The finalists are chosen. The running order is set. Millions are preparing to watch the final showdown tonight. As Europe prepares to kick off the Eurovision Song Contest 2015 final, we take a last pre-contest look at the favourites to win.
Russia hot on Sweden’s heels
Sweden hangs on to the favourite spot to the very end, on greatly shortened odds of almost evens. Russia culminates its dramatic surge to the top, which started after it passed through the first semifinal on Tuesday, to settle on second favourite, ousting Italy from the bookies’ runner-up place. It is, of course, difficult to speculate, but some suggest that Italy’s last placing in the running order may have something to do with the slight drop in confidence.
Australia and Estonia down, Belgium and Latvia up
Perhaps even more dramatically and surprisingly, Belgium races ahead into fourth, pushing former top three favourite Australia into fifth favourite overall. Australia’s odds have lengthened slightly to up to 12-1 with some bookies – a sign that confidence is waning slightly in the debutante nation’s chances?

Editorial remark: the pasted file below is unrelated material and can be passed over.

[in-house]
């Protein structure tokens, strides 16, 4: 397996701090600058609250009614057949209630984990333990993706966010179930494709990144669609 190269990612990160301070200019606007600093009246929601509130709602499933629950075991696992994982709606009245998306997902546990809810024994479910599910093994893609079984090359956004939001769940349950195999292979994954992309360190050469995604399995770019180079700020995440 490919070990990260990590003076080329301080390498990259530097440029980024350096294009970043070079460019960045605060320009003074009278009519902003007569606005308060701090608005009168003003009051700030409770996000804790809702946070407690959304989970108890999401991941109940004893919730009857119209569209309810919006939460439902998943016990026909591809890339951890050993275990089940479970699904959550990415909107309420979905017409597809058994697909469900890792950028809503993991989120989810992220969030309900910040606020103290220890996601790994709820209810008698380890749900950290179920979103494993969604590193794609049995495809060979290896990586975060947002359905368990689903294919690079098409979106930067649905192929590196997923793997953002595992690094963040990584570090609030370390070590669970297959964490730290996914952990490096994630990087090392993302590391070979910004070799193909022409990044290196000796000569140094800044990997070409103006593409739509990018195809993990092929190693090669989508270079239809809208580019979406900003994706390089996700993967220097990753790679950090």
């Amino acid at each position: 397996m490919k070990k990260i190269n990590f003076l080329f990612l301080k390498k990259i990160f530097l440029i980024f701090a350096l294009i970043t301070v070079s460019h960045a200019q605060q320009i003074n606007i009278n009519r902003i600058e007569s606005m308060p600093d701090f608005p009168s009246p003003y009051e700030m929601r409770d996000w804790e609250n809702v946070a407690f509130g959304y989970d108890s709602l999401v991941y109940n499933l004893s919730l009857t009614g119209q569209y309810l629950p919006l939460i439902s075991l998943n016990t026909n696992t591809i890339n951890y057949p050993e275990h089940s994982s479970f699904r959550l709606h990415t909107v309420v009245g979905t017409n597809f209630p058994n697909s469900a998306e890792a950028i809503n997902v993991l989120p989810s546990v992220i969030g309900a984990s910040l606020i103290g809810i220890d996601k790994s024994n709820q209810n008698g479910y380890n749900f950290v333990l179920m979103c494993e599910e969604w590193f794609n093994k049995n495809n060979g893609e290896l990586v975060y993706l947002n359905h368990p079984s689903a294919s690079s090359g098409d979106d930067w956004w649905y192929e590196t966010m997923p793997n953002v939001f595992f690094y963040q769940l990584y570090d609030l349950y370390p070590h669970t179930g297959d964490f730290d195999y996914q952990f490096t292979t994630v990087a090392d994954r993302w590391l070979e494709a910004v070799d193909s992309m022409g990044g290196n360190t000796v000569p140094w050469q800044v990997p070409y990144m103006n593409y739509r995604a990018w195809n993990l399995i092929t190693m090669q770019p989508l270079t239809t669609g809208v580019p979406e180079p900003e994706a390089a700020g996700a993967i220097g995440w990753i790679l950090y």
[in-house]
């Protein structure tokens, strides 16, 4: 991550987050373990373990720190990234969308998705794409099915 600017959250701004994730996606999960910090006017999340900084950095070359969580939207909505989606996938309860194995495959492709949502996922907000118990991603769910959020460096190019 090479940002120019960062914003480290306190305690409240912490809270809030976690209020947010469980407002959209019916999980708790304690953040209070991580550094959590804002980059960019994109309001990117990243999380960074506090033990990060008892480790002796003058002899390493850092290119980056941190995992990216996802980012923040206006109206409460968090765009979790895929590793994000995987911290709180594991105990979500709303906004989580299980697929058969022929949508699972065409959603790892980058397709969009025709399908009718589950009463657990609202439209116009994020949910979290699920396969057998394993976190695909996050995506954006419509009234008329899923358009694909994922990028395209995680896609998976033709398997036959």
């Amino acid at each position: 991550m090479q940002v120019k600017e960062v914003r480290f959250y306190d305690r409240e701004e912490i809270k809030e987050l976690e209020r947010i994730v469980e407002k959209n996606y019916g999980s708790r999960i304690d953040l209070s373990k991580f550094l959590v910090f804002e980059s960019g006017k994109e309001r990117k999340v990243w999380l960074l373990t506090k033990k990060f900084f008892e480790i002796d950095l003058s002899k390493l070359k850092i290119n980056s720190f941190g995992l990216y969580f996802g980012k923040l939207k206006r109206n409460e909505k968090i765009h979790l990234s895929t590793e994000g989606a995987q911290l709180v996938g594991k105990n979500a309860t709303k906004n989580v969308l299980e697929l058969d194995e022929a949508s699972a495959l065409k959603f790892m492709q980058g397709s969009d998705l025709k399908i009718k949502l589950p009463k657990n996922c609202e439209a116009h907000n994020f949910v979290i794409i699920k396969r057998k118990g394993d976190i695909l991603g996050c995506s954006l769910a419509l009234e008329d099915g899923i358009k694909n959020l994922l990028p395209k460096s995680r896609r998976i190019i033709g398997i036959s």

Beyond the top five, there is a quite a gap in odds to the closely clustered grouping of four comprising Estonia, Serbia, Norway and Latvia, all on odds of around 25-1 to 33-1. Those paying close attention to the churn of the odds will remember that Latvia, like Belgium, powered up the table after a strong semifinal performance. Aminata now comes to rest in a pre-final position of ninth favourite on average. Estonia is the biggest loser of this group, after spending some time at much shorter odds in the top five favourites.
From here on, the odds drop off sharply; Azerbaijan comes in at tenth favourite, but on much longer odds of up to 66-1; Israel follows a short distance behind.
Right at the bottom, the bookmakers agree on the longest shots for the prize; Poland, Montenegro, the host Austria and – unusually given its performance in recent years with bookmakers – Germany nestle in the doldrums at up to 250-1 available at some bookies.
The bookies, of course, often get it wrong. Odds are the expression of confidence in a country’s winning chances, a collective pooling of bookmakers’ expertise and punters’ willingness to stake their cash on a flag. In 2014, varying degrees of overconfidence put Sweden on course for the prize, eventually finishing third, and the UK at what turned out to be extremely optimistic odds in fifth favourite – Molly Smitten-Downes would go on to finish in the low teens.
Austria started Eurovision week in 2014 at 66-1 or more, rising after Conchita’s semifinal win, but still considered less than a dead cert on Saturday evening. Could the winner of 2015 Rise Like A Phoenix from the ashes of the longest odds to grab the prize? Only one thing is for sure: we’ll find out very soon.